There was a very strong feeling at the meeting that, as well as contacting TDs and local representatives to make the case for the arts, a public action of sorts needed to be made, not only by arts workers, but by the general public who are supporters of the arts and who are concerned about the effects of cuts to arts funding. Cork artists and arts workers are proud of their contribution to Cork’s designation in the Lonely Planet Best of 2010 Guide as one of the top ten cities in the world to visit and the significance that this has had to the local economy. It is hoped that with the maintenance of current levels of Arts Council funding, the arts in Cork will continue to draw visitors to the area and that Cork can capitalise on the spending power of these visitors..
So on Saturday November 14th, all concerned parties will gather at Daunt Square and march down Patrick’s Street and gather again at Emmet Place. The main objectives are to raise awareness and inform people of what’s at stake for the Arts in the forthcoming budget and to ask people to add their signatures to an online petition (http://www.petitiononline.com/ncfa/petition.html) in support of the cause.
For more information on the march, visit www.corkarts.org.
An extra special event will take place at 1.30pm, just before the march – for more information on how to be involved, email email@example.com.
Allora & Calzadilla, How to Appear Invisible, 16mm film on HD, 2008
The two new works shown by Allora & Calzadilla are the latest in a series of commissioned works that extrapolate on the unfolding historical and social dynamic of the Schlossplatz, the site of the temporary kunsthalle.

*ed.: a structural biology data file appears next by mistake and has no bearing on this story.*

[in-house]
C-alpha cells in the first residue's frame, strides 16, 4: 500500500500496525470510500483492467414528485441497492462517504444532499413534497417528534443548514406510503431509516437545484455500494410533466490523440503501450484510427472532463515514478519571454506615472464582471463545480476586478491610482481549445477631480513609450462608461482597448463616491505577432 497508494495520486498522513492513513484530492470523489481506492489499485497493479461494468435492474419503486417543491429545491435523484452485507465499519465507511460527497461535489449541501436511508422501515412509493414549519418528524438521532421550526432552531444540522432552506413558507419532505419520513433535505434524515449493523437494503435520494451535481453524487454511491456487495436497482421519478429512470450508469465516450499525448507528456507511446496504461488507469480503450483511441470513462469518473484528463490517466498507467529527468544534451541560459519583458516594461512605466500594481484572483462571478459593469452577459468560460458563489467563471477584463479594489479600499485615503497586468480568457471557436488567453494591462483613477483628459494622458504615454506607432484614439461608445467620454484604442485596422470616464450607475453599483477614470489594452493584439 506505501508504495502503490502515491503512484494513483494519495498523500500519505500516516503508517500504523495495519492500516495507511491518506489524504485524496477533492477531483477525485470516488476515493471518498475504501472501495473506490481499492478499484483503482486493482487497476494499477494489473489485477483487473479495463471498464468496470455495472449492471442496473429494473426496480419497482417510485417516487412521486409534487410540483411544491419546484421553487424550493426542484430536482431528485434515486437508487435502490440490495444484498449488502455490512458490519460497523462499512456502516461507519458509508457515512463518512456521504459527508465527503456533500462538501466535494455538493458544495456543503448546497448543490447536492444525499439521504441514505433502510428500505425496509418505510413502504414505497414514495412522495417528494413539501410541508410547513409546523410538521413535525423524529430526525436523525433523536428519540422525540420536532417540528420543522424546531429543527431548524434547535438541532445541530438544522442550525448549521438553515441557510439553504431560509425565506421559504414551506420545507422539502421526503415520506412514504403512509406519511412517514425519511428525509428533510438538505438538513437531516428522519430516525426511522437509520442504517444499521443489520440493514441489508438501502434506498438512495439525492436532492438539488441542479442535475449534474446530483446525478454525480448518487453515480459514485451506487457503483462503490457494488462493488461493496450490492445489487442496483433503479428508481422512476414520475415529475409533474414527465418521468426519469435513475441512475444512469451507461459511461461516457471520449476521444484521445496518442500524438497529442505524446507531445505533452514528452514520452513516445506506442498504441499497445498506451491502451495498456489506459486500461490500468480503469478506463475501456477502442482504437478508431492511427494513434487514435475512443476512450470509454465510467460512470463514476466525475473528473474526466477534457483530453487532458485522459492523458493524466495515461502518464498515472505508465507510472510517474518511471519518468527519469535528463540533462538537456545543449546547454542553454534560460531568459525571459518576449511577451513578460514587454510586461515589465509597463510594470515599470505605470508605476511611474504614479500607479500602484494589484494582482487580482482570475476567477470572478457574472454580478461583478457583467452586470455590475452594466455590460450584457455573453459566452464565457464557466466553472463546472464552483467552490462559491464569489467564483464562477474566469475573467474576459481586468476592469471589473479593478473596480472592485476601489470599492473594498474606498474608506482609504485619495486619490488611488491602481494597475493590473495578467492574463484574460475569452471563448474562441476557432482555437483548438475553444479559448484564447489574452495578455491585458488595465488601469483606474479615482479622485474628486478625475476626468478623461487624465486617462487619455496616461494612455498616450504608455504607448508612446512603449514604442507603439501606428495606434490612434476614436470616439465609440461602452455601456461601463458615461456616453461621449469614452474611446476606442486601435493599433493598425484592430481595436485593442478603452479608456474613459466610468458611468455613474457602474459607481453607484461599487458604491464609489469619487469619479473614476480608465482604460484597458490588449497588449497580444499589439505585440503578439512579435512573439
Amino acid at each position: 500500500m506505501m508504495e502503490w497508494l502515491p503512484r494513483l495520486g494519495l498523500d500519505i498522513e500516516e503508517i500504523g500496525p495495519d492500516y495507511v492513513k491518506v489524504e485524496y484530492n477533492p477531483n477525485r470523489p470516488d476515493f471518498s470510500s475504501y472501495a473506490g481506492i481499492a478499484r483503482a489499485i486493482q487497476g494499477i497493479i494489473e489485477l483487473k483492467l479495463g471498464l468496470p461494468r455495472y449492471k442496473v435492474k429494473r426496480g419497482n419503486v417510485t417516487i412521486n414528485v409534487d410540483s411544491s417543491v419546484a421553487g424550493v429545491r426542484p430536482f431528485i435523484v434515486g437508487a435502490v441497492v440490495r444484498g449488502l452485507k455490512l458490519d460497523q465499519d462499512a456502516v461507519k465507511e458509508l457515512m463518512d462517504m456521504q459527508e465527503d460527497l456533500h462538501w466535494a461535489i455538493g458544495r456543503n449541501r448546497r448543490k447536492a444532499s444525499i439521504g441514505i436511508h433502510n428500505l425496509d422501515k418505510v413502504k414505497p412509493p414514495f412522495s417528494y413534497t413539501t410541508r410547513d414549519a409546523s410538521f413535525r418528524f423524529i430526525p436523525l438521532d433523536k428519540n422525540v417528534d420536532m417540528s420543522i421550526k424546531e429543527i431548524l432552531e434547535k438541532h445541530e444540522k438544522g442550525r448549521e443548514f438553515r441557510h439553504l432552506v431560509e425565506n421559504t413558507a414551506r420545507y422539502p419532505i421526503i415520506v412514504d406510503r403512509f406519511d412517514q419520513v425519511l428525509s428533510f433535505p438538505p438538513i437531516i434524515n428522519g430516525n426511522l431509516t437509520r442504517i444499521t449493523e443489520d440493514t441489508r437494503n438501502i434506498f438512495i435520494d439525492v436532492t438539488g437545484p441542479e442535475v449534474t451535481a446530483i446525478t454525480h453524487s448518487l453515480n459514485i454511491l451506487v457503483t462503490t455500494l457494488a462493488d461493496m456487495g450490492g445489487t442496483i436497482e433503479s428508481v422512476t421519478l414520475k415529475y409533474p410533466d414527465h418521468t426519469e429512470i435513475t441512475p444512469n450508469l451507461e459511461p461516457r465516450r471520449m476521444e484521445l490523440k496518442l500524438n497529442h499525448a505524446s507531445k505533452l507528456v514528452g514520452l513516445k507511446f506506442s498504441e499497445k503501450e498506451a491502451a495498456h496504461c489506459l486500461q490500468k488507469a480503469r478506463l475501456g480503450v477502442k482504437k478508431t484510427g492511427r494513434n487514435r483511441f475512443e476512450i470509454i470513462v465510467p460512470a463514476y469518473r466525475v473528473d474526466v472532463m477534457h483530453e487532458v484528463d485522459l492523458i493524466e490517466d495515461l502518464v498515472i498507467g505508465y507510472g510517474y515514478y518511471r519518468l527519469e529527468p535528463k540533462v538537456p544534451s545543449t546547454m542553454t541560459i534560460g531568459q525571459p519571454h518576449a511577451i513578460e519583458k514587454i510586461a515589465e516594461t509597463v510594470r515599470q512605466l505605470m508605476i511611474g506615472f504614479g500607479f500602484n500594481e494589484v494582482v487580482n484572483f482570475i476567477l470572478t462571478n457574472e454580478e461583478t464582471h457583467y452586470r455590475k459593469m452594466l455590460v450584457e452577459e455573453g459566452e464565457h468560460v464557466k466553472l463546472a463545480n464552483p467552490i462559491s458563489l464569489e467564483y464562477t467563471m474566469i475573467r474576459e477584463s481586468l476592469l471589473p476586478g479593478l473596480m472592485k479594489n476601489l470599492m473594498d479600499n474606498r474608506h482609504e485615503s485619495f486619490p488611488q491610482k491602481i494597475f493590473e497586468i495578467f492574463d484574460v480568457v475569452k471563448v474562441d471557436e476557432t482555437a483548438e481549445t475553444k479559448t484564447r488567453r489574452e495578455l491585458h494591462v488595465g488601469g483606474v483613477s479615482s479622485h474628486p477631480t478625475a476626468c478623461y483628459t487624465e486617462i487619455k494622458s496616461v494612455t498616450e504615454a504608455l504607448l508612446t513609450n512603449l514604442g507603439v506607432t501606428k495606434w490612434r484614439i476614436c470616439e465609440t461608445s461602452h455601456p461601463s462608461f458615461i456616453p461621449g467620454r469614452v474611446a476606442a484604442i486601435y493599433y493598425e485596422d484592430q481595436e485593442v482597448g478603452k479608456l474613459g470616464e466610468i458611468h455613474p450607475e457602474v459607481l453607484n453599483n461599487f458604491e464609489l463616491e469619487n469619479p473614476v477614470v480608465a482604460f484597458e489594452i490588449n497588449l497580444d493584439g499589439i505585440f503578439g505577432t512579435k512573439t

Pleasingly, it is the large expanse of the Kunsthalle that is left essentially vacant, with the film work being installed (unfortunately poorly) the entrance area adjacent to the bookshop:
Allora & Calzadilla’s new work ‘Compass‘, 2009, conceived specifically for the Temporäre Kunsthalle Berlin, creates a new spatial and acoustic experience. Dividing the Kunsthalle horizontally, a level is introduced, inaccessible to the viewer and reducing the grand exhibition hall to less than one third. Visitors can only hear the vibrations and sounds of an a capella dancer performing a choreography above their heads. The otherwise empty exhibition space is turned into a huge resonating chamber.
The film is quite beautifully shot on 16mm film, if a little indulgent and overly long in places, documenting the last days of the demolition of the Palast der Republik in late 2008. Its saving grace is its protagonist, a German Shepherd dog who is wearing a headcollar made from a plastic KFC bucket. His curiosity and interestedness, and that of the camera that follows him, distinguishes the film from so much other film work made in recent years that takes Berlin/ communism/ modernistic interiors as its subject and beautiful/melancholic as the mood for its sumptuous, elegant and detached panning shots. The KFC bucket, protecting the dog from licking his wounds, is presumably also a discomfort, an annoyance, and a hindrance to proper vision. However the metaphor isn’t overplayed, and as is typical of Allora & Calzadilla’s work, there is that unique and satisfying contrast between functionality and political poetry.
Exhibition at Temporäre Kunsthalle, Schlossplatz, Berlin-Mitte, July 11th til September 6th 2009